Michigan can learn from Mawby and Laing

Over and over, we hear that Michigan's auto industry is headed for a mortal turning point in 2009. Drastic retooling is necessary or the not-so Big Three face bankruptcy, then extinction. And for Michigan's economy and the thousands of auto employees who still remain here, the consequences are monumental.

Looking at the enormity of all that, the story of one small Michigan winery's new partnership –Larry Mawby's with Stuart Laing, announced in January – may not seem relevant, let alone instructive. But I think it offers insight into how adversity and change can, in fact, transform for the better.

First, the numbers and details. The partnership allows Mawby, one of the region's wine pioneers, and Laing to move into a new building in Suttons Bay, where production of the original, pricier, bottle fermented, L. Mawby brand will grow from 3,500 cases to 5,000. That site has room for another building of similar size, Mawby says, allowing for more future growth. He'll oversee

Back at the original winery on Elm Valley Road, where the tasting room will remain, Laing will oversee an eventual tripling of the newer – as in just five years old – less-expensive, tank-fermented M. Lawrence line, from 5,000 to 15,000 cases. Mawby will remain winemaker for both lines, with increasing help from Laing's son Mike with M. Lawrence.

The lessons many in Michigan might learn from are four: Calculated risk can lead to golden opportunity. Don't be afraid to try something new. An environmental conscience – not just marketing it – can truly help the bottom line. And partnerships are preferred to going it alone.

Let's start with the calculated risk. Mawby debuted M. Lawrence in 2003, in the wake of a winter freeze that killed 80 percent of his grape crop. In 2006 I profiled him for a national wine trade magazine. At the time, he told me, he was in a growth phase and needed to find another source of fruit. He found what he wanted in California.

To preserve the integrity of the L. Mawby brand, which uses strictly Leelanau County fruit, he started the M. Lawrence line. As the numbers indicate, it's gone from zero to nearly 60 percent of his sales.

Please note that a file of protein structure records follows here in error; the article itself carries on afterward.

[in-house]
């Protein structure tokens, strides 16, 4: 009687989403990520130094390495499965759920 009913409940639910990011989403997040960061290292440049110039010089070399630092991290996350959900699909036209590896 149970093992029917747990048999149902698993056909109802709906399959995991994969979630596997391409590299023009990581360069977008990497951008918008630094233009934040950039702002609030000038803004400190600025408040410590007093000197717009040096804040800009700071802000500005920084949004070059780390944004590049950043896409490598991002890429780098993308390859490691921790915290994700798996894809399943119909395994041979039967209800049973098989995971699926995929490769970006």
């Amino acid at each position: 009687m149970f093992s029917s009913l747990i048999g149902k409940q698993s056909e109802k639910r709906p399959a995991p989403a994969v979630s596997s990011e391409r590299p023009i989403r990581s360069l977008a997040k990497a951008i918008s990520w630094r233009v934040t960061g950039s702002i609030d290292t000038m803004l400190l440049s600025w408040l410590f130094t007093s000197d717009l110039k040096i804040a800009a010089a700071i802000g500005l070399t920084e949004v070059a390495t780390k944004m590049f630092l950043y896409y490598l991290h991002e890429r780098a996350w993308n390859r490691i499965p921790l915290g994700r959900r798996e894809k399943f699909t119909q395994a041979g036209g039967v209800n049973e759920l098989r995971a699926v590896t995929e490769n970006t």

"My response to a crop failure was to expand," Mawby said then.

Lesson No. 2 pertains to Laing and his wife Sharon. As Michigan's economy changes, a lot of people here will find themselves doing things they've never done before. Since change is scary, many people just let new things happen to them rather than deliberately seeking the next opportunity, as the Laings did. He's retired from the steel industry and they decided to plant a vineyard – not exactly a typical path.

With three harvests behind them now, and Sharon Laing's experience working in Mawby's tasting room, they're a lot more experienced than they used to be. But they still enter into this partnership with more to learn than known.

"We don't know how to make wine," said Laing. "You have to take a leap of faith, I guess."

Third, the environmental lesson. The future Suttons Bay home of L. Mawby is new to Mawby and Laing, but it's not a new building — built five years ago and now serving as a warehouse for the Suttons Bay Department of Public Works. The "adaptive reuse" as Mawby calls it, fits right in with his environmental philosophies, which include wind energy in the winery, all-electronic customer mailings (no paper) and an electric company car.

Making wine away from a vineyard is something that could make a lot of sense as Michigan's economy evolves from its manufacturing origins, vacating large, open buildings. Mawby becomes the second in the area to do so, following Bryan Ulbrich at Left Foot Charley, who moved his tanks and barrels into the abandoned laundry facility at the old state hospital. Now Mawby revamps a warehouse.

"It's a bit the Champagne model of pressing grapes near the vineyard, then bringing juice into the urban area for wine production – a sensible land use strategy, I think," Mawby says.

Lastly, the partnership. Talk of this seems to have a psychological effect downstate – will the Big Three become Two? Have they already? Well, if it helps longevity and prosperity overall, why not?

Mawby frankly says he needed a partner to grow.

"We have not had the capacity to sell M. Lawrence as broadly in chain stores as we should have, hope to correct that with this expansion," he said. Laing has high hopes for Internet distribution and sales.

"But you can't tap those when you can't produce enough wine," he said.

There's also the partnership of Stuart and Sharon Laing.

"You can't just jump. You have to do some homework and preparation. But don't be afraid. As long as you and your spouse are together, you'll be all right," Stuart Laing said.

The road ahead for Mawby and Laing won't be devoid of bumps. But their attitudes and anticipation of inevitable change could perhaps model how Michigan might smooth out the rough road it now faces.

Cari Noga has covered Michigan's wine industry since 1999. Read her blog at www.michgrapevine.com. Send news and ideas to her at cari@michgrapevine.com.

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